The current regulatory approval process lacks transparency and objectivity. While past executive orders and Office of Management and Budget (OMB) directives require that economically significant regulations undergo a regulatory impact analysis to determine whether the rule is justified, these analyses are fraught with issues. Regulatory agencies often fail to conduct thorough analyses on their own, while OMB’s cost-benefit analyses tend to reflect the administration’s normative judgments.
- Requires federal agencies to conduct a regulatory impact analysis that is “transparent, replicable, and objective” for economically significant rules;
- Requires agencies to consider sunset dates for regulations based on whether the rule could become outdated or excessively burdensome over time; and
- Subjects regulatory impact analyses to judicial review.
The bill codifies and strengthens the requirement for thorough regulatory impact analyses in addition to instituting an enforcement mechanism which previous executive orders lack. Agencies would be required to justify economically significant regulations by pointing out the market failure that the rule would address, and by describing how the rule would address the issue. They must also consider whether existing laws or regulations contributed to the issue.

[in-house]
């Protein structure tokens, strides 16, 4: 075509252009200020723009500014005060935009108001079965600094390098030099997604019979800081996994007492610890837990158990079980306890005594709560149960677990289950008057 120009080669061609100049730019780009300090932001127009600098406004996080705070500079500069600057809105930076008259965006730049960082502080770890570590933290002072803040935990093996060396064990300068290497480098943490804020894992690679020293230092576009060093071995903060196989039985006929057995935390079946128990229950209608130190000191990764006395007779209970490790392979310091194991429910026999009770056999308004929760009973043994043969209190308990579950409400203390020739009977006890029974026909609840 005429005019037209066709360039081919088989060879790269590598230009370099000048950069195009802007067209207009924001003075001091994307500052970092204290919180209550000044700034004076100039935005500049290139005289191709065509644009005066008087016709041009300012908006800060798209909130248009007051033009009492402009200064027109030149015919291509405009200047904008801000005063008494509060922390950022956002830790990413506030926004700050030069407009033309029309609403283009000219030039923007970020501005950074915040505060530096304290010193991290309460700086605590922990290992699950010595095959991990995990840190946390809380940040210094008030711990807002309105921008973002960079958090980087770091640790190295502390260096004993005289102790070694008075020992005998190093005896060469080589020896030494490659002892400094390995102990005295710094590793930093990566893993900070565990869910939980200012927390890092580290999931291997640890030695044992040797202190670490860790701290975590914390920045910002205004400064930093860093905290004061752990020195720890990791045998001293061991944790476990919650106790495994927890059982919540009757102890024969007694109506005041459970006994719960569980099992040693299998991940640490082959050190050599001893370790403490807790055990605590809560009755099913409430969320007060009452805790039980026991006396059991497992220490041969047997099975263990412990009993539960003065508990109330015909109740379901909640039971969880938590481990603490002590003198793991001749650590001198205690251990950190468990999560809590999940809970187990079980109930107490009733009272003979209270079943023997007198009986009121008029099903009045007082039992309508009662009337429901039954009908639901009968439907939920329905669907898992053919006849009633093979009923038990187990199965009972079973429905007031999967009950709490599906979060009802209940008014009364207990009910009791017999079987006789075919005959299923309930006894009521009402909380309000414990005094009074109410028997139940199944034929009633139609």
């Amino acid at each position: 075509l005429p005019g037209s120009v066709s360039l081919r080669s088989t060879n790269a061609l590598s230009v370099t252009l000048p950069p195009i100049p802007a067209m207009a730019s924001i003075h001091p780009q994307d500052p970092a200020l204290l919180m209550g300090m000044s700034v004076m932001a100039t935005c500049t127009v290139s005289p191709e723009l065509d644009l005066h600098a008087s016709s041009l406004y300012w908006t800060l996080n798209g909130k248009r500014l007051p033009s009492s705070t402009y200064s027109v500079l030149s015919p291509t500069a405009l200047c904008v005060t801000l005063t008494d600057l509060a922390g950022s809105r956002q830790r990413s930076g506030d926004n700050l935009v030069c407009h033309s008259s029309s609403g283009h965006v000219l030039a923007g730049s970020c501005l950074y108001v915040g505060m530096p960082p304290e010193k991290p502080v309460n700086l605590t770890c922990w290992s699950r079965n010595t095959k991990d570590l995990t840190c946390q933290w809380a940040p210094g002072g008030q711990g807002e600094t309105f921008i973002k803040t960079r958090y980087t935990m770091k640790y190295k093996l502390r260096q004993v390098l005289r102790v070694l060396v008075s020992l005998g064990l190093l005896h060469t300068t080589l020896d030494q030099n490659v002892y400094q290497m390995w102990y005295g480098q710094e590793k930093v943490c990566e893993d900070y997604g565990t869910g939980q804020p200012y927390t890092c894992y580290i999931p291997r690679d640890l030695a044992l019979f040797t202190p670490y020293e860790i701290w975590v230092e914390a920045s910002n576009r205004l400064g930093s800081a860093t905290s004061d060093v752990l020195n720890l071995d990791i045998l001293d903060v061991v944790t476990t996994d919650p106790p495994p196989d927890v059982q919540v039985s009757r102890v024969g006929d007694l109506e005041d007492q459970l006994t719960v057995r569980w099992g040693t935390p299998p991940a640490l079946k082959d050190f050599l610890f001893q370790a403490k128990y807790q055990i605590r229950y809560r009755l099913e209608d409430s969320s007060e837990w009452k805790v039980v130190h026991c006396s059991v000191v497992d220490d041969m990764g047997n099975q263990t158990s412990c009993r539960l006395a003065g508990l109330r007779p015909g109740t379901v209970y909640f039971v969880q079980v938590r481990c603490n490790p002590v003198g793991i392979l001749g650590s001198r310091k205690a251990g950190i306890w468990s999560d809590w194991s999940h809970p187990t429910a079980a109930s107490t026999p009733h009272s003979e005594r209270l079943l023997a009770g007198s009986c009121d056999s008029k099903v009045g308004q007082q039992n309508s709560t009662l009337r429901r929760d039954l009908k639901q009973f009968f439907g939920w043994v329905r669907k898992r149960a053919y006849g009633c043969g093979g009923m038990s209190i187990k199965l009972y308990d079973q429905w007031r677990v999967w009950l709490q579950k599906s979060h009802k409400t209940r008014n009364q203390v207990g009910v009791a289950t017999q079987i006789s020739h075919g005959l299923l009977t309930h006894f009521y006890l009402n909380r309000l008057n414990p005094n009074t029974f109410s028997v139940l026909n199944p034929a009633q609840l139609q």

Regulatory impact analyses would be required to quantify as far as possible the rule’s costs and benefits as well as considering alternatives to the rule, including whether the issue could be addressed by tort law instead of regulation. The approval process must consider the cumulative regulatory burden on the regulated entity and the regulation’s effect on different sizes of businesses. Unless otherwise required by law, agencies can only issue new rules if the benefits exceed the costs by a “reasoned determination.” If an agency does not select the least burdensome rule among the alternatives, it must justify its decision.
Legislation is stronger and longer-lasting than executive orders. By codifying these requirements into law, the bill seeks to prevent regulatory agencies from circumventing or simply ignoring similar directives that were previously given by executive order. To further enforce these requirements, regulatory impact analyses would be subject to judicial review, better ensuring that agencies are thorough and objective in their analysis.
For far too long, federal regulatory agencies have been allowed to issue thousands of burdensome regulations with little oversight and few constraints. The Regulatory Transparency Act would bring some crucial accountability and transparency to the regulatory approval process.
This post is part of an occasional series looking at regulatory reform bills in Congress. Previous posts cover the REINS Act, GOOD Act, Less Is More Resolution, Article I Regulatory Budget Act, ALERT Act, Separation of Powers Restoration Act, Small Business Regulatory Flexibility Improvements Act, and the Regulatory Accountability Act